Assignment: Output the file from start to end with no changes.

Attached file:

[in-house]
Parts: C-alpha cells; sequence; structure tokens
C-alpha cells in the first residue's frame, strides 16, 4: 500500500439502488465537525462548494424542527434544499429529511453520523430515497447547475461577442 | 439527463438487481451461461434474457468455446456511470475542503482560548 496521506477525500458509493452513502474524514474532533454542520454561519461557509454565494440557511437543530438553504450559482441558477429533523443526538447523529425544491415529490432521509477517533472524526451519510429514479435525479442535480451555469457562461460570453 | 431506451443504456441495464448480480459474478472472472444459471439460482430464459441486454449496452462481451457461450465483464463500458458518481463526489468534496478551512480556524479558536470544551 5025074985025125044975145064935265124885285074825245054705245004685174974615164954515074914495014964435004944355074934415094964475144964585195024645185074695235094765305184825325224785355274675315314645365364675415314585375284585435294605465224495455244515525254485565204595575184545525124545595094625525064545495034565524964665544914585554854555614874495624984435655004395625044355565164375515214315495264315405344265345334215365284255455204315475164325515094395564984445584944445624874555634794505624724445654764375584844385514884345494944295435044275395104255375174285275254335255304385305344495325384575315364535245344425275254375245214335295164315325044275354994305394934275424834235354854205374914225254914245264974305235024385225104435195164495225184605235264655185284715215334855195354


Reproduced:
[in-house]
Parts: C-alpha cells; sequence; structure tokens
C-alpha cells in the first residue's frame, strides 16, 4: 500500500439502488465537525462548494424542527434544499429529511453520523430515497447547475461577442 | 439527463438487481451461461434474457468455446456511470475542503482560548 496521506477525500458509493452513502474524514474532533454542520454561519461557509454565494440557511437543530438553504450559482441558477429533523443526538447523529425544491415529490432521509477517533472524526451519510429514479435525479442535480451555469457562461460570453 | 431506451443504456441495464448480480459474478472472472444459471439460482430464459441486454449496452462481451457461450465483464463500458458518481463526489468534496478551512480556524479558536470544551 5025074985025125044975145064935265124885285074825245054705245004685174974615164954515074914495014964435004944355074934415094964475144964585195024645185074695235094765305184825325224785355274675315314645365364675415314585375284585435294605465224495455244515525254485565204595575184545525124545595094625525064545495034565524964665544914585554854555614874495624984435655004395625044355565164375515214315495264315405344265345334215365284255455204315475164325515094395564984445584944445624874555634794505624724445654764375584844385514884345494944295435044275395104255375174285275254335255304385305344495325384575315364535245344425275254375245214335295164315325044275354994305394934275424834235354854205374914225254914245264974305235024385225104435195164495225184605235264655185284715215334855195354